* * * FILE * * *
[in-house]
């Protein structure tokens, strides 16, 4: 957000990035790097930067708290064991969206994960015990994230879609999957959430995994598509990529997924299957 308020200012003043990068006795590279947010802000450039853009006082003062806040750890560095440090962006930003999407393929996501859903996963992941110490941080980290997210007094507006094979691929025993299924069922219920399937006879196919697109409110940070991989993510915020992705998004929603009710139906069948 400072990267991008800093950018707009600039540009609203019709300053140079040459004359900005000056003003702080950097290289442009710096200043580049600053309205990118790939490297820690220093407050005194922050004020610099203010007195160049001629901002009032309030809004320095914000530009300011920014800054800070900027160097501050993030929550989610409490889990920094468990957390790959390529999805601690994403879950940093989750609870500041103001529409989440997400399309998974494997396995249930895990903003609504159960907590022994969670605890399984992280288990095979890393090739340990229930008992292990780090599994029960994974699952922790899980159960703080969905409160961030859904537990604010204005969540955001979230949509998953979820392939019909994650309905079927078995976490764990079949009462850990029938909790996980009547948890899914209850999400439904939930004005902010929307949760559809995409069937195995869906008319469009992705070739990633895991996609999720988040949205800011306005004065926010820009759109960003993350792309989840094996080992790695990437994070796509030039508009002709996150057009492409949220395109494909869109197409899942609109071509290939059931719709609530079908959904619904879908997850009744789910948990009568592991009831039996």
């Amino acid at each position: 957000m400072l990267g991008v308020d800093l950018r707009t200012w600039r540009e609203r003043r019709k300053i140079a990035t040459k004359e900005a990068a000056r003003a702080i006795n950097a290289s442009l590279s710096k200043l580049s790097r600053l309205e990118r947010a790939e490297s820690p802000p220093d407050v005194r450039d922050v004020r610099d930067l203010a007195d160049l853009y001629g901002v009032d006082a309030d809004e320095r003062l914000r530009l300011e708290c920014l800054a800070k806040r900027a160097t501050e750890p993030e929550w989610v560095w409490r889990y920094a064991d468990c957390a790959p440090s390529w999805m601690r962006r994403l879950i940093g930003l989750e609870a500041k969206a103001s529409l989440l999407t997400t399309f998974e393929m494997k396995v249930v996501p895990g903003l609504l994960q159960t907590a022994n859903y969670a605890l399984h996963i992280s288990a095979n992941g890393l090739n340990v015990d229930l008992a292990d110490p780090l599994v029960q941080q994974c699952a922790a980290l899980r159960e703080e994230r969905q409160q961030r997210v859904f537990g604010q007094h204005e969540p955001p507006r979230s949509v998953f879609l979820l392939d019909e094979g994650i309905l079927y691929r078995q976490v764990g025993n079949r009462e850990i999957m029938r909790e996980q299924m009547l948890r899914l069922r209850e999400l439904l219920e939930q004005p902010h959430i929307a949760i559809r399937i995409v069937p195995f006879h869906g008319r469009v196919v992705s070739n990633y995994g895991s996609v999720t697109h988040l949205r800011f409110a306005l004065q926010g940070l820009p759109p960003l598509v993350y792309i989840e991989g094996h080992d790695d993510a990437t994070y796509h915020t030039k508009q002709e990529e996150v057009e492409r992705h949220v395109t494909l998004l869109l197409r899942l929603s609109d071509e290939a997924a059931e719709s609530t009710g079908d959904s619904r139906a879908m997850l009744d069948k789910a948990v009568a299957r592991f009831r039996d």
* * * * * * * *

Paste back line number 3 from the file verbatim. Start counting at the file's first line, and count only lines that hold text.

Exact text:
């Amino acid at each position: 957000m400072l990267g991008v308020d800093l950018r707009t200012w600039r540009e609203r003043r019709k300053i140079a990035t040459k004359e900005a990068a000056r003003a702080i006795n950097a290289s442009l590279s710096k200043l580049s790097r600053l309205e990118r947010a790939e490297s820690p802000p220093d407050v005194r450039d922050v004020r610099d930067l203010a007195d160049l853009y001629g901002v009032d006082a309030d809004e320095r003062l914000r530009l300011e708290c920014l800054a800070k806040r900027a160097t501050e750890p993030e929550w989610v560095w409490r889990y920094a064991d468990c957390a790959p440090s390529w999805m601690r962006r994403l879950i940093g930003l989750e609870a500041k969206a103001s529409l989440l999407t997400t399309f998974e393929m494997k396995v249930v996501p895990g903003l609504l994960q159960t907590a022994n859903y969670a605890l399984h996963i992280s288990a095979n992941g890393l090739n340990v015990d229930l008992a292990d110490p780090l599994v029960q941080q994974c699952a922790a980290l899980r159960e703080e994230r969905q409160q961030r997210v859904f537990g604010q007094h204005e969540p955001p507006r979230s949509v998953f879609l979820l392939d019909e094979g994650i309905l079927y691929r078995q976490v764990g025993n079949r009462e850990i999957m029938r909790e996980q299924m009547l948890r899914l069922r209850e999400l439904l219920e939930q004005p902010h959430i929307a949760i559809r399937i995409v069937p195995f006879h869906g008319r469009v196919v992705s070739n990633y995994g895991s996609v999720t697109h988040l949205r800011f409110a306005l004065q926010g940070l820009p759109p960003l598509v993350y792309i989840e991989g094996h080992d790695d993510a990437t994070y796509h915020t030039k508009q002709e990529e996150v057009e492409r992705h949220v395109t494909l998004l869109l197409r899942l929603s609109d071509e290939a997924a059931e719709s609530t009710g079908d959904s619904r139906a879908m997850l009744d069948k789910a948990v009568a299957r592991f009831r039996d």